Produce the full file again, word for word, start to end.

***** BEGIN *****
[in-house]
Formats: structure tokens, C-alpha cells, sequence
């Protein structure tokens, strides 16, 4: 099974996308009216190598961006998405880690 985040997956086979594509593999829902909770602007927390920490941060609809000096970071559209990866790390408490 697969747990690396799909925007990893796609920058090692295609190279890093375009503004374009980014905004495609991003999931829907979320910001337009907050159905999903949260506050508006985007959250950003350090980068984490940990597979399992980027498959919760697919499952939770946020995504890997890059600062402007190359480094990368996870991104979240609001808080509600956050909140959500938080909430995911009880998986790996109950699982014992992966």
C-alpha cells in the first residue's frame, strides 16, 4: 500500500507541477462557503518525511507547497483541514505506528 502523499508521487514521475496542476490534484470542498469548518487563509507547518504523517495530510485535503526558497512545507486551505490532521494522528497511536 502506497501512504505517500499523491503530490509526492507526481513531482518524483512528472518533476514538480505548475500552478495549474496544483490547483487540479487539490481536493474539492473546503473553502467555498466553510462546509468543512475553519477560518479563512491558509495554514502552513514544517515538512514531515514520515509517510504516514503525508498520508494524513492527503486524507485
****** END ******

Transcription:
[in-house]
Formats: structure tokens, C-alpha cells, sequence
């Protein structure tokens, strides 16, 4: 099974996308009216190598961006998405880690 985040997956086979594509593999829902909770602007927390920490941060609809000096970071559209990866790390408490 697969747990690396799909925007990893796609920058090692295609190279890093375009503004374009980014905004495609991003999931829907979320910001337009907050159905999903949260506050508006985007959250950003350090980068984490940990597979399992980027498959919760697919499952939770946020995504890997890059600062402007190359480094990368996870991104979240609001808080509600956050909140959500938080909430995911009880998986790996109950699982014992992966």
C-alpha cells in the first residue's frame, strides 16, 4: 500500500507541477462557503518525511507547497483541514505506528 502523499508521487514521475496542476490534484470542498469548518487563509507547518504523517495530510485535503526558497512545507486551505490532521494522528497511536 502506497501512504505517500499523491503530490509526492507526481513531482518524483512528472518533476514538480505548475500552478495549474496544483490547483487540479487539490481536493474539492473546503473553502467555498466553510462546509468543512475553519477560518479563512491558509495554514502552513514544517515538512514531515514520515509517510504516514503525508498520508494524513492527503486524507485